Usually a straight elevator is used. Expansion and dilatation of the alveolar bone and tearing of the periodontal ligaments ensure that the tooth be luxated in several different ways. The straight elevator is inserted perpendicular to the tooth into the interdental space and then turned so that the inferior portion of the blade rests on the alveolar bone and the superior portion of the blade is on the root of the tooth being extracted. With thumb pressure resting on the mesial tooth, strong, slow, forceful turning of the handle is done to move the tooth in a posterior direction, which results in tissue expansion of the alveolar bone. In some instances, the elevator can be turned in the opposite direction and more vertical displacement of the tooth will be achieved.
- Adaptation of the forceps to the tooth:
The proper forceps are then chosen for the tooth to be extracted. Beaks should be shaped to adapt anatomically to the teeth apical to the cervical line, on the root surface. Atleast a 2 point if not complete surface contact should be achieved. The forceps are then seated onto the tooth so that the tips of the forceps beaks grasp the root underneath the soft tissues. The lingual beak is usually seated first, then the buccal beak. Once the beaks have been positioned, the surgeon grasps the handles of the forceps at the very end to maximize mechanical advantage and control.
The beaks of the forceps must be held parallel to the long axis of the tooth so that forces generated by the application of the pressure are delivered along the long axis for maximal effectiveness in dilating and expanding alveolar bone. If beaks are not parallel, fracture of tooth / root may occur. The forceps are then forced apically as far as possible. This accomplishes 2 things. First, the beaks of the forceps act as wedge and expand crestal alveolar bone. Secondly, the centre of rotation is displaced towards the apex of the tooth with resultant increased effectiveness of bone expansion. At this point the surgeons hand should be grasping the forceps firmly, with the wrist locked and arm held against the body, the surgeon should be prepared to apply force with the shoulder and upper arm without any wrist pressure. He or she should be standing straight with the feet comfortably apart.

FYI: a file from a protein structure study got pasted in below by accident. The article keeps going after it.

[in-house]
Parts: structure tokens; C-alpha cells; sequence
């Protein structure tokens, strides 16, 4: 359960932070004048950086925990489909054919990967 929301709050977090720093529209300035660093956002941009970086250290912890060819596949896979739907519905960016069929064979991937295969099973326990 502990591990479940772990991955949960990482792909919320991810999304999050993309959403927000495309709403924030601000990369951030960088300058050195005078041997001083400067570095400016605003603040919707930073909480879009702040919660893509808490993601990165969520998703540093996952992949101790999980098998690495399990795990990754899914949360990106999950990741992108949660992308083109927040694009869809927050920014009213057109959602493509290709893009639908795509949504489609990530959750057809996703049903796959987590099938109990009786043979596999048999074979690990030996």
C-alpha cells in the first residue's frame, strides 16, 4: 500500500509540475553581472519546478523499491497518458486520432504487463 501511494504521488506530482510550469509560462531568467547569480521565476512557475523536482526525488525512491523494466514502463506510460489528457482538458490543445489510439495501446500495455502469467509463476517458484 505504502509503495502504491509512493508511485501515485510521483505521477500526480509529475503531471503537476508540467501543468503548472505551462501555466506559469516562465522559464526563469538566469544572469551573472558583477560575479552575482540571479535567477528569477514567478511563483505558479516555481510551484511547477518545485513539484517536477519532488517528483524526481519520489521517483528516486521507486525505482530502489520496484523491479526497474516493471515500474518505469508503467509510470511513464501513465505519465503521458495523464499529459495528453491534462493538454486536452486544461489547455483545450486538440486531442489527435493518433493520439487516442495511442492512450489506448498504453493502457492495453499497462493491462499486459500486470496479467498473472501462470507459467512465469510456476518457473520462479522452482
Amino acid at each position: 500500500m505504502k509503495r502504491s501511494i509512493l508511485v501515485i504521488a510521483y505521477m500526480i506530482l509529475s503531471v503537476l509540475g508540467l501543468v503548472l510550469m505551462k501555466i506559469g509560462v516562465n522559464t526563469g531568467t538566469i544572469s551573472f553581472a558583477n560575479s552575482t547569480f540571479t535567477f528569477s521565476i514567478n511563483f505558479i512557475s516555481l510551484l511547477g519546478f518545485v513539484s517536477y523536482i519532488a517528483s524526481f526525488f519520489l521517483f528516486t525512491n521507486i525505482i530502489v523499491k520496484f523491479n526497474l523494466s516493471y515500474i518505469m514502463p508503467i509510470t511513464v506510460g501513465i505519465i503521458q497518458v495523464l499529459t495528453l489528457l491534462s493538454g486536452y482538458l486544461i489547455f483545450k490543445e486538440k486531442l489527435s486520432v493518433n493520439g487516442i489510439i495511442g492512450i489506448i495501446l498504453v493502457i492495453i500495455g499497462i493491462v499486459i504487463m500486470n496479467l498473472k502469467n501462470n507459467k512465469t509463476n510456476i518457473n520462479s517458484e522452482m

- Luxation of the tooth with the forceps:
The surgeon begins to luxate by using the motions described earlier. As the alveolar bone begins to expand, the forceps are reseated apically with a strong, deliberate motion; which causes additional expansion of the alveolar bone. Buccal and lingual pressure continue to expand the socket and for some teeth rotational motions are then used to help expand the tooth socket and tear the PDL attachment. The forces applied should be slow, firm and deliberate and not jenky. It must be remembered that teeth are not pulled from the socket but rather gently lifted from the socket once the alveolar process is sufficiently expanded.
- Removal of tooth from socket:
Once the alveolar bone has expanded sufficiently, a slight tractional force, usually directed bucco-occlusally is used. These should be minimal and result in removal of the tooth from the socket.
Role of opposite hand: